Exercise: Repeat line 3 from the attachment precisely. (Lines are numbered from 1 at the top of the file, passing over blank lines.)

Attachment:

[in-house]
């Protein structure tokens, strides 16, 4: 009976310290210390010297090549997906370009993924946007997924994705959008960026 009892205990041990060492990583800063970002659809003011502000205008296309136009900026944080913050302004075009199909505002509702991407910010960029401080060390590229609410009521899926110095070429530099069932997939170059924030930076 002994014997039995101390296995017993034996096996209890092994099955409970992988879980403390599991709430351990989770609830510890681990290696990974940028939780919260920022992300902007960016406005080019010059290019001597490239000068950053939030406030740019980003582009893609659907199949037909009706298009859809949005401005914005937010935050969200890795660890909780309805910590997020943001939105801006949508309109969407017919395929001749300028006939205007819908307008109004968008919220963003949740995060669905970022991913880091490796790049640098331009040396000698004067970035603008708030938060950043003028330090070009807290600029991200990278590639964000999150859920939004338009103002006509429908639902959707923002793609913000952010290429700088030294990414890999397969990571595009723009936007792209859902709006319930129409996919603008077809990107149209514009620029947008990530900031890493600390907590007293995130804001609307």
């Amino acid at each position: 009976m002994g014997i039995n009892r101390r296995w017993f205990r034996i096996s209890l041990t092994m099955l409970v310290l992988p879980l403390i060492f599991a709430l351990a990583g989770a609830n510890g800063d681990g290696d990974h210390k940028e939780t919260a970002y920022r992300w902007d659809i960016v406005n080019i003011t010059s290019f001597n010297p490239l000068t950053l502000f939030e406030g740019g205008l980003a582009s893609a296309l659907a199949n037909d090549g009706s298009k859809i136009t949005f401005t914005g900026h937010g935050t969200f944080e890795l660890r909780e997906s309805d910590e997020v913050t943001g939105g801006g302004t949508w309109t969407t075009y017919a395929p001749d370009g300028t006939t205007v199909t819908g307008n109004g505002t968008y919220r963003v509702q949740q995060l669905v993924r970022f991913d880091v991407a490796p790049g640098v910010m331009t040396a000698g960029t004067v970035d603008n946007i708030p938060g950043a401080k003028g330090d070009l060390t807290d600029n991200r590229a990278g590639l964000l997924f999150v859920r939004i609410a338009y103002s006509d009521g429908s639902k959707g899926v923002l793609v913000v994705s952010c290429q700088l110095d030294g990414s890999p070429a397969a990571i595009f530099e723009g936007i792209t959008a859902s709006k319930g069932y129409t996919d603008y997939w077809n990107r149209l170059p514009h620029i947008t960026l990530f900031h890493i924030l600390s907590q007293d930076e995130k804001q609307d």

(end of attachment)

């Amino acid at each position: 009976m002994g014997i039995n009892r101390r296995w017993f205990r034996i096996s209890l041990t092994m099955l409970v310290l992988p879980l403390i060492f599991a709430l351990a990583g989770a609830n510890g800063d681990g290696d990974h210390k940028e939780t919260a970002y920022r992300w902007d659809i960016v406005n080019i003011t010059s290019f001597n010297p490239l000068t950053l502000f939030e406030g740019g205008l980003a582009s893609a296309l659907a199949n037909d090549g009706s298009k859809i136009t949005f401005t914005g900026h937010g935050t969200f944080e890795l660890r909780e997906s309805d910590e997020v913050t943001g939105g801006g302004t949508w309109t969407t075009y017919a395929p001749d370009g300028t006939t205007v199909t819908g307008n109004g505002t968008y919220r963003v509702q949740q995060l669905v993924r970022f991913d880091v991407a490796p790049g640098v910010m331009t040396a000698g960029t004067v970035d603008n946007i708030p938060g950043a401080k003028g330090d070009l060390t807290d600029n991200r590229a990278g590639l964000l997924f999150v859920r939004i609410a338009y103002s006509d009521g429908s639902k959707g899926v923002l793609v913000v994705s952010c290429q700088l110095d030294g990414s890999p070429a397969a990571i595009f530099e723009g936007i792209t959008a859902s709006k319930g069932y129409t996919d603008y997939w077809n990107r149209l170059p514009h620029i947008t960026l990530f900031h890493i924030l600390s907590q007293d930076e995130k804001q609307d």